Technological Enhancement of Lifelong Learning

I would like to start with a video showing an excerpt of Bill Clinton speaking on lifelong learning. The entire transcript can be found here:

But this is an incredible thing that the most important thing I learned is that it’s important to keep on learning. That you should stay hungry and that the greatest gift can be even as your body begins to fail if your minds still working you need to use it.

The new modes of learning which are available to us today could not have been imagined when I was a child. There was no world wide web for public use. The most mobile way of making a lot of information available to a lot of people were by mobile libraries, cassette tapes, floppy disks, or VHS tapes.

It is difficult for me to feel completely competent with distance learning. I would not be capable of sitting around with only some online quizzes and downloadable information handouts. Why? Because my learning style is nearly 90% interpersonal and 80% intrapersonal. I learn best by observing people and interacting with them rather than hearing, reading, seeing, or acting something out. I like to argue, question, and debate. For me personally, if I am learning something I put it to the test until I feel it. These are my results from a multiple intelligences assessment from Edutopia:


I found online classes out of curiosity about what they were like. I also felt that they were good trials for me to test whether or not I would like to consider certain disciplines if I were to get a masters degree. The options for certification can be good for resumes and LinkedIn.

I like the courses from Coursera because there are videos of the professors talking. Some of them are looking far off into the corner of the screen, talking in monotone, or reading from a paper and I usually drop their courses because they don’t seem personable for me. I found a professor who was dynamic, added humor, looked directly at the screen, and talked in natural conversational style, Michael Kerns, Professor and National Center Chair Department of Computer and Information Science of the University of Pennsylvania. I found that his lectures and the terms he presented were more memorable for me. My course dashboard on Coursera right now includes Introduction to Sustainable Development from Columbia University, Personal & Family Financial Planning from University of Florida, Networked Life from University of Pennsylvania, and Introduction to Financial Accounting from University of Pennsylvania. These are all free of charge.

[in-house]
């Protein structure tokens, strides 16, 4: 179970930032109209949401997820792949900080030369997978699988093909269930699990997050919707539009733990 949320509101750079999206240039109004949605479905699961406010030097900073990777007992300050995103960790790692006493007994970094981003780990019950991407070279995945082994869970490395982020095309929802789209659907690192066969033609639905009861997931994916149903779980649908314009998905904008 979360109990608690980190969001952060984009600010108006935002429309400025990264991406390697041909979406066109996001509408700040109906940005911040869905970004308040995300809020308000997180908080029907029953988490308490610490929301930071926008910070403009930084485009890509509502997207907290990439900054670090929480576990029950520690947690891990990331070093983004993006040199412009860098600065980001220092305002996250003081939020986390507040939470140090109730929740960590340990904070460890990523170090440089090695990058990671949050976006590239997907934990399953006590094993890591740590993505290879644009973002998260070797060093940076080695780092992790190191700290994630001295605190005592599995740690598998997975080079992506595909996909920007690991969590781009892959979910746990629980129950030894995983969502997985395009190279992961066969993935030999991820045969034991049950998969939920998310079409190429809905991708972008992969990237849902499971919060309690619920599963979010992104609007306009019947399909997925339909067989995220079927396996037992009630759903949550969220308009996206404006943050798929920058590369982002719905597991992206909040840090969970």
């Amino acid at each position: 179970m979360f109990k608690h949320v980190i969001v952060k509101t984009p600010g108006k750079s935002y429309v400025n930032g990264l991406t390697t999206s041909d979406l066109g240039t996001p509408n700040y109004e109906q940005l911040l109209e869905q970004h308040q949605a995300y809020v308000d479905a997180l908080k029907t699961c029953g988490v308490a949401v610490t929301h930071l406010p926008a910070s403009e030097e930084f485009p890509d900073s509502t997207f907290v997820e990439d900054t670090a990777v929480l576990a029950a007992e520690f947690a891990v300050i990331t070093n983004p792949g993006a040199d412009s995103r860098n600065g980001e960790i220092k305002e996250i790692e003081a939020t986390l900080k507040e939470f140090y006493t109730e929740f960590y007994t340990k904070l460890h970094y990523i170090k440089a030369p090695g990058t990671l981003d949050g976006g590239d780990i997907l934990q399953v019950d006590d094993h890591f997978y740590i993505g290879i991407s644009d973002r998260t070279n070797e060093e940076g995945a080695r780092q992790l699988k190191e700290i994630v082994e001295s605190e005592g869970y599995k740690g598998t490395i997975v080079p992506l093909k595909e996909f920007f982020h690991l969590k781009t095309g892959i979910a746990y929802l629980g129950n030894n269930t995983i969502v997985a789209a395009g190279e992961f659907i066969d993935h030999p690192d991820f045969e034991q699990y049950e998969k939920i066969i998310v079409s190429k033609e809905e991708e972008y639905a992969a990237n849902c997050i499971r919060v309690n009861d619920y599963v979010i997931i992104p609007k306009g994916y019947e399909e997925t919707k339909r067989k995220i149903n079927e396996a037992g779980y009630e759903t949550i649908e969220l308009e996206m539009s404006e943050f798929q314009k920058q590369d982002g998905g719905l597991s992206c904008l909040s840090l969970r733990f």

For me personally, I felt like these options could be my second chance to do what I’m interested in doing. Although my education was better than most, from the University of California Riverside, I felt that I wasn’t given so much of a chance to explore or work with an academic adviser who was invested in my development. In lieu of the academic adviser I never had at UCR, I can be a free agent. Instead of having to wake up in the morning and sit at my computer at 6:58am to tap the F5 button to refresh the course registration page when it opens up at 7:00am or be doomed to taking filler courses that weren’t needed for my chosen discipline or any other reason, I can go into whatever I want or get out if I don’t like it. The classes never close, they’re never canceled. I am never wait-listed. I can learn at my own pace.

Discussion boards give the enrolled mates a chance to discuss ideas or get to know one another. The professors often add a syllabus, tips, advice, video lectures, quizzes, and downloadable readings. You can do what you want. Keep it or drop it. Go find something else. Learn what you want to learn. Autonomy is the key feature of distance learning.

FutureLearn has free courses from British higher learning institutions. OpenLearn offers free courses from The Open University. I have been brushing up on math from Khan Academy.